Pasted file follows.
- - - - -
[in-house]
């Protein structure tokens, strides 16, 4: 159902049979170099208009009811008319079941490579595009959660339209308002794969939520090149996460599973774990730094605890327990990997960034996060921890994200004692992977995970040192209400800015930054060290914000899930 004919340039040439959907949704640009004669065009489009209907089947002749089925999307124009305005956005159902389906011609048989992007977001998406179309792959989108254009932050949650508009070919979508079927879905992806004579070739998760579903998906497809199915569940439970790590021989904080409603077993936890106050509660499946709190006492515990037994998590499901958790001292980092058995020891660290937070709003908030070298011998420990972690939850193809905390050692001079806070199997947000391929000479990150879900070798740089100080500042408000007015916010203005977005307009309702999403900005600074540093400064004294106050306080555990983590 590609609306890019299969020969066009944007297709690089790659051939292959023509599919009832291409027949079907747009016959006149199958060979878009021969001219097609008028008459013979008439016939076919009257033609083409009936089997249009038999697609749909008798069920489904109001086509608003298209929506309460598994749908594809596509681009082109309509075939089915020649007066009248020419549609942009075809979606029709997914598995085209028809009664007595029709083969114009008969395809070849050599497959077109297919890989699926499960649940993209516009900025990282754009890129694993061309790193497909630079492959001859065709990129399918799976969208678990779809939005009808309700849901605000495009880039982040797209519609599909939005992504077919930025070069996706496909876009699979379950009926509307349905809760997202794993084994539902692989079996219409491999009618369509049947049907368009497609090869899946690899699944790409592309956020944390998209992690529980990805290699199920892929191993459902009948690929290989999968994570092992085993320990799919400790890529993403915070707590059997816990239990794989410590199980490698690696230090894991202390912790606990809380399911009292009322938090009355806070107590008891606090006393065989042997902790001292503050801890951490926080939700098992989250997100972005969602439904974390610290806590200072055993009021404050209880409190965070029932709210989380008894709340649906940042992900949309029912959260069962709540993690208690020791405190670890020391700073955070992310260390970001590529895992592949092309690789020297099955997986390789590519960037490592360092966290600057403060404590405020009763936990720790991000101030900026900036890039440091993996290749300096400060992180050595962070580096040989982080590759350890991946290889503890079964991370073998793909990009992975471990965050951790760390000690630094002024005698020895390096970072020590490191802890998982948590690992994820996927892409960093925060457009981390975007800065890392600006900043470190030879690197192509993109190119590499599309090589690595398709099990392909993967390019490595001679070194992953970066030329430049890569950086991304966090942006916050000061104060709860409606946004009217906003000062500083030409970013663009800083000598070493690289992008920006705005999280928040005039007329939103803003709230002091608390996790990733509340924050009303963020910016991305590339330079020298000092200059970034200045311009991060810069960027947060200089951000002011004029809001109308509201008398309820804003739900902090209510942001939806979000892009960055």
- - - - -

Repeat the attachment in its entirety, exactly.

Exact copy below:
[in-house]
């Protein structure tokens, strides 16, 4: 159902049979170099208009009811008319079941490579595009959660339209308002794969939520090149996460599973774990730094605890327990990997960034996060921890994200004692992977995970040192209400800015930054060290914000899930 004919340039040439959907949704640009004669065009489009209907089947002749089925999307124009305005956005159902389906011609048989992007977001998406179309792959989108254009932050949650508009070919979508079927879905992806004579070739998760579903998906497809199915569940439970790590021989904080409603077993936890106050509660499946709190006492515990037994998590499901958790001292980092058995020891660290937070709003908030070298011998420990972690939850193809905390050692001079806070199997947000391929000479990150879900070798740089100080500042408000007015916010203005977005307009309702999403900005600074540093400064004294106050306080555990983590 590609609306890019299969020969066009944007297709690089790659051939292959023509599919009832291409027949079907747009016959006149199958060979878009021969001219097609008028008459013979008439016939076919009257033609083409009936089997249009038999697609749909008798069920489904109001086509608003298209929506309460598994749908594809596509681009082109309509075939089915020649007066009248020419549609942009075809979606029709997914598995085209028809009664007595029709083969114009008969395809070849050599497959077109297919890989699926499960649940993209516009900025990282754009890129694993061309790193497909630079492959001859065709990129399918799976969208678990779809939005009808309700849901605000495009880039982040797209519609599909939005992504077919930025070069996706496909876009699979379950009926509307349905809760997202794993084994539902692989079996219409491999009618369509049947049907368009497609090869899946690899699944790409592309956020944390998209992690529980990805290699199920892929191993459902009948690929290989999968994570092992085993320990799919400790890529993403915070707590059997816990239990794989410590199980490698690696230090894991202390912790606990809380399911009292009322938090009355806070107590008891606090006393065989042997902790001292503050801890951490926080939700098992989250997100972005969602439904974390610290806590200072055993009021404050209880409190965070029932709210989380008894709340649906940042992900949309029912959260069962709540993690208690020791405190670890020391700073955070992310260390970001590529895992592949092309690789020297099955997986390789590519960037490592360092966290600057403060404590405020009763936990720790991000101030900026900036890039440091993996290749300096400060992180050595962070580096040989982080590759350890991946290889503890079964991370073998793909990009992975471990965050951790760390000690630094002024005698020895390096970072020590490191802890998982948590690992994820996927892409960093925060457009981390975007800065890392600006900043470190030879690197192509993109190119590499599309090589690595398709099990392909993967390019490595001679070194992953970066030329430049890569950086991304966090942006916050000061104060709860409606946004009217906003000062500083030409970013663009800083000598070493690289992008920006705005999280928040005039007329939103803003709230002091608390996790990733509340924050009303963020910016991305590339330079020298000092200059970034200045311009991060810069960027947060200089951000002011004029809001109308509201008398309820804003739900902090209510942001939806979000892009960055």